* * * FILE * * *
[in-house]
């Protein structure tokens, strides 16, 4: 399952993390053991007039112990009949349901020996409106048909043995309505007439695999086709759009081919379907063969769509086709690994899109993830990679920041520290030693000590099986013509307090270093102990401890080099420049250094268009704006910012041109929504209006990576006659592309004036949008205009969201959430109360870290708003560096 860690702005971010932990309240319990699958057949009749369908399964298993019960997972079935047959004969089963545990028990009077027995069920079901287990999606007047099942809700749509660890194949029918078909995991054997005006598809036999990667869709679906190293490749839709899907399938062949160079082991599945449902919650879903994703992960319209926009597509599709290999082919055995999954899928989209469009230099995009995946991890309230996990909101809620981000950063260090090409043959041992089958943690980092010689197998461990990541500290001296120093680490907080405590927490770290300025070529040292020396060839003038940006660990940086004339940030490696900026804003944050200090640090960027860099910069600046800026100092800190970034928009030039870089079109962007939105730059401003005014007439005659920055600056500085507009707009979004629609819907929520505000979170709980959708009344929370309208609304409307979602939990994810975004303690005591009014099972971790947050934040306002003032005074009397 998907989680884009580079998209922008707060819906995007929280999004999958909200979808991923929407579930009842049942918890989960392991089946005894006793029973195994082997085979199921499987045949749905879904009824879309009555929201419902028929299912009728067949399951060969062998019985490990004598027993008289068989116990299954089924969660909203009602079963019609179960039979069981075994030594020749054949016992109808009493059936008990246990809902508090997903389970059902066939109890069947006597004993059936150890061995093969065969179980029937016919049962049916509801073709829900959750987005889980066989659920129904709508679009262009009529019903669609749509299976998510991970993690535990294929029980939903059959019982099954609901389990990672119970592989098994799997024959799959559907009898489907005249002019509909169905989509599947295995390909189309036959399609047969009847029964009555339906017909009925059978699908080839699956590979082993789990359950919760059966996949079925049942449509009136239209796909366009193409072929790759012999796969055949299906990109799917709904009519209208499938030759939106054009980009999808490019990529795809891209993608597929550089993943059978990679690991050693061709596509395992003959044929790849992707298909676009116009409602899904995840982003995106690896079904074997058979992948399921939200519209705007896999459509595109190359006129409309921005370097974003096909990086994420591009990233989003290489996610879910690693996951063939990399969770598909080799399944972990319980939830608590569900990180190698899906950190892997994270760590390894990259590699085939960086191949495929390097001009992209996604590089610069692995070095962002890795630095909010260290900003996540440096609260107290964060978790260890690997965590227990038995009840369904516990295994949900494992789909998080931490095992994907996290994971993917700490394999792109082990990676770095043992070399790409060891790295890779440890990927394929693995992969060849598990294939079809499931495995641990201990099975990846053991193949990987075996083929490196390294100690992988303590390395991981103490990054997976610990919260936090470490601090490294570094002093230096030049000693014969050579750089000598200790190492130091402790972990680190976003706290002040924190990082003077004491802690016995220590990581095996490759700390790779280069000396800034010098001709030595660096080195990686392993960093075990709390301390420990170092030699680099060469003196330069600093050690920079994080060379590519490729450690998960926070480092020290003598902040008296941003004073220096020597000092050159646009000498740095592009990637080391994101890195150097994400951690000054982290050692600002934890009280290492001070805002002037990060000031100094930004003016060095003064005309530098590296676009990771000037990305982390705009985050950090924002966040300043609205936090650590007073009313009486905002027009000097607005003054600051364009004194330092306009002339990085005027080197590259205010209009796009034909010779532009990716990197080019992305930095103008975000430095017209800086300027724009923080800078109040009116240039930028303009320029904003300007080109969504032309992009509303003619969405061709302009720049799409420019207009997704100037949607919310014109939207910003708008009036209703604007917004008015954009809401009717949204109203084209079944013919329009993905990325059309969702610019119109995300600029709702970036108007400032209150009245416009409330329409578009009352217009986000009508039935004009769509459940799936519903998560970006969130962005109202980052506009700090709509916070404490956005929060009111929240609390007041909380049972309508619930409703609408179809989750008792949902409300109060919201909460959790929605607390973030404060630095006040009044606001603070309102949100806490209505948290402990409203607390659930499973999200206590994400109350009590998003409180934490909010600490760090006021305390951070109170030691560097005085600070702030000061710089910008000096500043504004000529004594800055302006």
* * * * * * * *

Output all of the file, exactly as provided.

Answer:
[in-house]
């Protein structure tokens, strides 16, 4: 399952993390053991007039112990009949349901020996409106048909043995309505007439695999086709759009081919379907063969769509086709690994899109993830990679920041520290030693000590099986013509307090270093102990401890080099420049250094268009704006910012041109929504209006990576006659592309004036949008205009969201959430109360870290708003560096 860690702005971010932990309240319990699958057949009749369908399964298993019960997972079935047959004969089963545990028990009077027995069920079901287990999606007047099942809700749509660890194949029918078909995991054997005006598809036999990667869709679906190293490749839709899907399938062949160079082991599945449902919650879903994703992960319209926009597509599709290999082919055995999954899928989209469009230099995009995946991890309230996990909101809620981000950063260090090409043959041992089958943690980092010689197998461990990541500290001296120093680490907080405590927490770290300025070529040292020396060839003038940006660990940086004339940030490696900026804003944050200090640090960027860099910069600046800026100092800190970034928009030039870089079109962007939105730059401003005014007439005659920055600056500085507009707009979004629609819907929520505000979170709980959708009344929370309208609304409307979602939990994810975004303690005591009014099972971790947050934040306002003032005074009397 998907989680884009580079998209922008707060819906995007929280999004999958909200979808991923929407579930009842049942918890989960392991089946005894006793029973195994082997085979199921499987045949749905879904009824879309009555929201419902028929299912009728067949399951060969062998019985490990004598027993008289068989116990299954089924969660909203009602079963019609179960039979069981075994030594020749054949016992109808009493059936008990246990809902508090997903389970059902066939109890069947006597004993059936150890061995093969065969179980029937016919049962049916509801073709829900959750987005889980066989659920129904709508679009262009009529019903669609749509299976998510991970993690535990294929029980939903059959019982099954609901389990990672119970592989098994799997024959799959559907009898489907005249002019509909169905989509599947295995390909189309036959399609047969009847029964009555339906017909009925059978699908080839699956590979082993789990359950919760059966996949079925049942449509009136239209796909366009193409072929790759012999796969055949299906990109799917709904009519209208499938030759939106054009980009999808490019990529795809891209993608597929550089993943059978990679690991050693061709596509395992003959044929790849992707298909676009116009409602899904995840982003995106690896079904074997058979992948399921939200519209705007896999459509595109190359006129409309921005370097974003096909990086994420591009990233989003290489996610879910690693996951063939990399969770598909080799399944972990319980939830608590569900990180190698899906950190892997994270760590390894990259590699085939960086191949495929390097001009992209996604590089610069692995070095962002890795630095909010260290900003996540440096609260107290964060978790260890690997965590227990038995009840369904516990295994949900494992789909998080931490095992994907996290994971993917700490394999792109082990990676770095043992070399790409060891790295890779440890990927394929693995992969060849598990294939079809499931495995641990201990099975990846053991193949990987075996083929490196390294100690992988303590390395991981103490990054997976610990919260936090470490601090490294570094002093230096030049000693014969050579750089000598200790190492130091402790972990680190976003706290002040924190990082003077004491802690016995220590990581095996490759700390790779280069000396800034010098001709030595660096080195990686392993960093075990709390301390420990170092030699680099060469003196330069600093050690920079994080060379590519490729450690998960926070480092020290003598902040008296941003004073220096020597000092050159646009000498740095592009990637080391994101890195150097994400951690000054982290050692600002934890009280290492001070805002002037990060000031100094930004003016060095003064005309530098590296676009990771000037990305982390705009985050950090924002966040300043609205936090650590007073009313009486905002027009000097607005003054600051364009004194330092306009002339990085005027080197590259205010209009796009034909010779532009990716990197080019992305930095103008975000430095017209800086300027724009923080800078109040009116240039930028303009320029904003300007080109969504032309992009509303003619969405061709302009720049799409420019207009997704100037949607919310014109939207910003708008009036209703604007917004008015954009809401009717949204109203084209079944013919329009993905990325059309969702610019119109995300600029709702970036108007400032209150009245416009409330329409578009009352217009986000009508039935004009769509459940799936519903998560970006969130962005109202980052506009700090709509916070404490956005929060009111929240609390007041909380049972309508619930409703609408179809989750008792949902409300109060919201909460959790929605607390973030404060630095006040009044606001603070309102949100806490209505948290402990409203607390659930499973999200206590994400109350009590998003409180934490909010600490760090006021305390951070109170030691560097005085600070702030000061710089910008000096500043504004000529004594800055302006």